Meanwhile, all five members of the delegation said Obama should consult with Congress before taking action.
Sen. Tom Udall, a New Mexico Democrat and member of the Senate Foreign Relations Committee, said the U.S. should consider a military response to use of chemical weapons by the Assad regime.
“I remain opposed to arming the rebel forces and deeply concerned about Americans becoming further involved in the Syrian civil war, but I also believe the use of chemical weapons is an atrocity that must have consequences,” Udall said. “The president and Congress should consult about an appropriate response, in collaboration with the international community, and if military strikes are proposed as an option, Congress should vote on whether to authorize the use of force.”
Sen. Martin Heinrich’s office said it makes sense to consider “limited” military action in Syria, but the New Mexico Democrat said he would oppose putting any troops in the war-torn country.
“Senator Heinrich has grave concerns about the use of chemical weapons by the Syrian regime against innocent civilians near Damascus last week,” said Heinrich spokeswoman Whitney Potter. “He believes the indiscriminate use of chemical weapons is unacceptable and warrants careful consideration of limited, military action by the United States. However, Senator Heinrich has very serious concerns about entangling our troops in another Middle Eastern war and would strongly oppose putting U.S. troops in Syria.”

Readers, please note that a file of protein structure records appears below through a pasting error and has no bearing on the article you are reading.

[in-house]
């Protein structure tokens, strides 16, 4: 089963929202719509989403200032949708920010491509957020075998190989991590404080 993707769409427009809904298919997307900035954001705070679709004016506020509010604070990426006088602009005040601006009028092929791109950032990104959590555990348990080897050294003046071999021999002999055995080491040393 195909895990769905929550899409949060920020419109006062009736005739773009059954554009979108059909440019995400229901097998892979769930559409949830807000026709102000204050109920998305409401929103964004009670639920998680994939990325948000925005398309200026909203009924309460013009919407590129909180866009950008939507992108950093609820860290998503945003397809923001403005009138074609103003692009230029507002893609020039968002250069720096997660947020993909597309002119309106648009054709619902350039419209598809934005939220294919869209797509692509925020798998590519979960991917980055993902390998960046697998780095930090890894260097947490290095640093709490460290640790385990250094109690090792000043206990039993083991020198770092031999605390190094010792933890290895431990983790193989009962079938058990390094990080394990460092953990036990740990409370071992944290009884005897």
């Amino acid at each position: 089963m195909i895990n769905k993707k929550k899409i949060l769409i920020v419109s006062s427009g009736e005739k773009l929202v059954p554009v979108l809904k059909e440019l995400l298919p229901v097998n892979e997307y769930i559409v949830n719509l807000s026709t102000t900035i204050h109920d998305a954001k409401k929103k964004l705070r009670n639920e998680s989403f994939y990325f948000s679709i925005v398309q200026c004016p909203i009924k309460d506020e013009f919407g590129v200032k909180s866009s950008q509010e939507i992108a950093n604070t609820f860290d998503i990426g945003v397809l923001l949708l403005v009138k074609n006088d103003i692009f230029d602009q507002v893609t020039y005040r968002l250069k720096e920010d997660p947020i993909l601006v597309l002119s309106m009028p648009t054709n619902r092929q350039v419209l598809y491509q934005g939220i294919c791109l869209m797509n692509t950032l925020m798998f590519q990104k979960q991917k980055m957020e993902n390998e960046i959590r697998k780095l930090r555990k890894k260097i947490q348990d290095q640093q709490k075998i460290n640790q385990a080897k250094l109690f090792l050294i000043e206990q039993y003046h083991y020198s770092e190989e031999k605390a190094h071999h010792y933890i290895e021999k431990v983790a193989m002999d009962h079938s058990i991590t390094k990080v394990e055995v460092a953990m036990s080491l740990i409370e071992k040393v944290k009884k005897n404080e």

Rep. Steve Pearce, the only Republican in New Mexico’s congressional delegation, said the U.S. should not intervene in Syria’s civil war.
“America cannot fight every battle – intervention in Syria would be a wrong and costly course,” Pearce said. “Before the president takes any action, he must consult and receive authorization from Congress.”
Rep. Michelle Lujan Grisham, D-N.M., called consideration of military intervention “appropriate.”
“It is appropriate that the president, based on advice from military and national security leaders, as well as consultation with the congressional leadership, is considering taking action in response to Syria’s use of chemical weapons against its own citizens,” she said. ” The United States must continue to work with the international community to hold the Assad regime accountable for the horrific slaughter of innocent people.”
Rep. Ben Ray Luján, D-N.M., said Obama should seek input from Congress before intervening militarily in Syria, but didn’t say if he supports such action.
“The situation in Syria is complex and there should be a thorough discussion of the best path forward that prevents the further use of chemical weapons on innocent people,” Luján said.